Tuesday, 25 December 2012
The Hobbit - Forgiving and Forgiveness
With my last post, I was rather harsh with my critique of the religious aspect of "The Hobbit", as it is written and composed by J.R.R. Tolkien.
I hold that grudge for a while now and was really astonished to find the book such a recommended literature for moral guidance of young teens, when in my opinion it did not give one single useful instruction or aspect to find a way in my own life.
The Hobbit film in comparison, made lots of the non-existent background in the story perceptible, the characters understandable, though still, their life is quite far apart from our daily experiences.
I would like to have seen my last boss, if I had taken up a sword and held him at bay, when his demands became strange and unreasonable.
Perhaps such a cave like Golum's would work for him?
What a pleasant idea that is ;o) - Just joking! I am really a rather nice person, or at least I thought to be, till I went in to see the film.
Yes, not the film, but what transpired before it began, changed my mind about myself a great bit.
I was forgiven by the person, who I wronged, but the difficult part is inside myself.
I have not forgiven myself for acting in such a way.
As this now had quite some time to grow and nag inside of me, I turned it around, observed and analysed it from all sides and still came out with no solution.
But the nagging inside of me brought me to combine two things together, which brought me to new answers, even if not to the solution of my initial problem.
Like Servetus on her blog so wonderfully describes seeing parallels in RA's roles with one's own life as a very helpful method to understand more of one's own problems.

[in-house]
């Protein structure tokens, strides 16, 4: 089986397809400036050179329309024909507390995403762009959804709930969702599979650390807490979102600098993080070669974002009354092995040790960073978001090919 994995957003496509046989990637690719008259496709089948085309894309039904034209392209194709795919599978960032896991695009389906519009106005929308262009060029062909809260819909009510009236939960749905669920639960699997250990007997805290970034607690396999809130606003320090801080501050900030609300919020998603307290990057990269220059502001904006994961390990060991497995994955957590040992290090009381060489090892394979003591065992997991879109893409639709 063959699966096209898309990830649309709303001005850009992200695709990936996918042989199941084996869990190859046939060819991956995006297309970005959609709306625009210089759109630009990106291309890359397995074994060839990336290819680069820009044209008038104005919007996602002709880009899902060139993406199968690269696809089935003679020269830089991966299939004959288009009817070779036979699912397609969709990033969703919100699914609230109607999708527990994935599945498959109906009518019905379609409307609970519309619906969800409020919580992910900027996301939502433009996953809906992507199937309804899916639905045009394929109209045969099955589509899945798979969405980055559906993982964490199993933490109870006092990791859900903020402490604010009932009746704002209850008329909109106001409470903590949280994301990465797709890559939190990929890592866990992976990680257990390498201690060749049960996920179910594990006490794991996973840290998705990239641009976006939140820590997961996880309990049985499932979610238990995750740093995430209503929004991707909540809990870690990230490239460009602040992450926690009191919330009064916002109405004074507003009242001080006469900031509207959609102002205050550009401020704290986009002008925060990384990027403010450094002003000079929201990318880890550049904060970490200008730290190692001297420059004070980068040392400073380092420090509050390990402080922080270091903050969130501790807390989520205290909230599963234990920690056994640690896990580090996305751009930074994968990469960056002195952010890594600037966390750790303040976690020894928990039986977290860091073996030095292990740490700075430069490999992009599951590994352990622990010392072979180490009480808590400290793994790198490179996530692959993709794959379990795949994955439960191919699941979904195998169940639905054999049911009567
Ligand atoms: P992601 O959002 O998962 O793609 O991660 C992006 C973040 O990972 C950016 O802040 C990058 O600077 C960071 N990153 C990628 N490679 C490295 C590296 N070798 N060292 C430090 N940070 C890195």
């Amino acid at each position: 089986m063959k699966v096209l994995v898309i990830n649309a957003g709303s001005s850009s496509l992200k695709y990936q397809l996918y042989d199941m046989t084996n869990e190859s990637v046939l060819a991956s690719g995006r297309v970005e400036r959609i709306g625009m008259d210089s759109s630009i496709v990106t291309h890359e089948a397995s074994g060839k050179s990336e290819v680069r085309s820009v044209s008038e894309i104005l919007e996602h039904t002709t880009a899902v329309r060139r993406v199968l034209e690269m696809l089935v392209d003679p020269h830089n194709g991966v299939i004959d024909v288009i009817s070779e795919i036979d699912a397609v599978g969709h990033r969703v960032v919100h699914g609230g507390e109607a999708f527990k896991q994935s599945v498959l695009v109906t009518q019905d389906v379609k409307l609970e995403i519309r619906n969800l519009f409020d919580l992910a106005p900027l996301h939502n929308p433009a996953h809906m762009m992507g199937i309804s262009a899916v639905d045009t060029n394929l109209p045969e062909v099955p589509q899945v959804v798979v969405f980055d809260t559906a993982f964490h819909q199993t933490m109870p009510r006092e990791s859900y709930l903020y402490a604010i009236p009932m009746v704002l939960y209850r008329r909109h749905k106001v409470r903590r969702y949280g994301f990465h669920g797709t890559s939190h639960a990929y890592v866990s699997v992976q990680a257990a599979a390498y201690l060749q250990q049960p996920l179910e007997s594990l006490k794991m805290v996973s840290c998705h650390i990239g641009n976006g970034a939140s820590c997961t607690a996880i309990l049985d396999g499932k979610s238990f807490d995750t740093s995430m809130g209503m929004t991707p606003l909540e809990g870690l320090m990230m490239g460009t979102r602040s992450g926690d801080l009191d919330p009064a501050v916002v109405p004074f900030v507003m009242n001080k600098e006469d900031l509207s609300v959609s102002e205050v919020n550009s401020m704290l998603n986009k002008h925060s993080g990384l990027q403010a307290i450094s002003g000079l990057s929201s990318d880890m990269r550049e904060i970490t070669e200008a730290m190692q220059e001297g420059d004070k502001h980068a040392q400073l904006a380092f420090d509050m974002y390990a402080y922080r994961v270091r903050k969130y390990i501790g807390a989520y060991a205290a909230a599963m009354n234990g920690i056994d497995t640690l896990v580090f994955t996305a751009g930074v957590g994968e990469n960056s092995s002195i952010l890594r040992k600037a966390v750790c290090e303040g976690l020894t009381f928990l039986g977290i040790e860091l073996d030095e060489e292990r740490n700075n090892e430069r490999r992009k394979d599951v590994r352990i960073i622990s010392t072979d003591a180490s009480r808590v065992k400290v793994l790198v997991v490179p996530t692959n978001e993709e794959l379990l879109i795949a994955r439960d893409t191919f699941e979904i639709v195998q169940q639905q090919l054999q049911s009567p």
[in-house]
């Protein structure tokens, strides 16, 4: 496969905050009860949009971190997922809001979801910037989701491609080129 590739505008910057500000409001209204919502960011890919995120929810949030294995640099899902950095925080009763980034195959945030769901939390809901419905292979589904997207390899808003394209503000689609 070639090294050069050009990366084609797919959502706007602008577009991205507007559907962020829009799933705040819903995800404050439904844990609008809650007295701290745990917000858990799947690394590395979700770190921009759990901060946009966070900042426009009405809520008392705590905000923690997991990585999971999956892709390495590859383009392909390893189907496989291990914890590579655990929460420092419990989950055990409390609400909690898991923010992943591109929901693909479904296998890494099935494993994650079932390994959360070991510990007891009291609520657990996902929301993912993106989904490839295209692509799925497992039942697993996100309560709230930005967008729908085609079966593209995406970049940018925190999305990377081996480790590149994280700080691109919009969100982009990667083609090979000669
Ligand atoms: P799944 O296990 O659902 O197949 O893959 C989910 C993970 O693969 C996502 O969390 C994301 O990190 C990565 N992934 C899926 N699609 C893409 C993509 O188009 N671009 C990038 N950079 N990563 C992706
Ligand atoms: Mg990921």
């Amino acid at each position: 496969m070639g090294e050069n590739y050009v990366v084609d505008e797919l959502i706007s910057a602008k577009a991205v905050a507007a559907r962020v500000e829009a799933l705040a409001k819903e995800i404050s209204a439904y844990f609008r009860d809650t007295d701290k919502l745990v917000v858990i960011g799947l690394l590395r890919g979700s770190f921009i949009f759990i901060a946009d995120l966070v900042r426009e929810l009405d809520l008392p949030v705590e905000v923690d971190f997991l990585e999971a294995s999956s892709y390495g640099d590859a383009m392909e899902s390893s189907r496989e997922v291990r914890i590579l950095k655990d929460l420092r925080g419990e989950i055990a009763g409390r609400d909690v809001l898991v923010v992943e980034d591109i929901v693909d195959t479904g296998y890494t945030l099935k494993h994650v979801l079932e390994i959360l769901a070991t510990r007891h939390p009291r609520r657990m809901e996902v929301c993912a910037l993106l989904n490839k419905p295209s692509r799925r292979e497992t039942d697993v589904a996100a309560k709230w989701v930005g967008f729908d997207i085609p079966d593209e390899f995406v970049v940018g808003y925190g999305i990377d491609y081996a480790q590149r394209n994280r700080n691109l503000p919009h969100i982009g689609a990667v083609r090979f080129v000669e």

And that I did ... - though the past cannot be changed, whatever the intentions or resolutions come up with.
But now to the answers and no more about my unchangeable problem:
What, if Thorin Oakenshield had regrets about the past, even if they were only small ones', like a bad word to his ill/mad grandfather or not obeying his father in a little thing, before the dragon Smaug came and captured their land?
He would not, if he were anything like me, be able to ever let go of the past in that case.
I remember my faults of when I was 4 years old, especially when I am down and depressed and then I have nightmares about them all combined or separately, just how they can strike me best.
How much more must a lost land, unprotected and dead grandfather and lost father bind Thorin Oakenshield to his past, must haunt him in nightmares, must nag at him with questions of what if's?
We only had glimpses into this depths in RA's eyes. I am looking forward to more of it in the future parts, to the abyss he will reveal on the further journey, to the fight outside and within himself, that makes him such a great character, though a very hard role to play. I have the highest respect for Richard Armitage that he took this character to such heights and took his haunted background up to full extent.
This for me is also the element, where the film starts with much more depths than the a bit funny Thorin Oakenshield of the book, always getting into a mess whenever he commands, could ever hope to have.
This is where I am exceedingly thankful, that this material got into the able hands of Sir Peter Jackson and his team, who made this a story with a moral, though enjoyably not in an instructive, but in a very entertaining and interesting way.
A behind the scenes footage about "The Hobbit" I enjoyed very much, but which contains many (!) SPOILERS:
Collider.com (04.12.2012): 20 Minutes of Behind-the-Scenes Footage from the Making of THE HOBBIT by Steve 'Frosty' Weintraub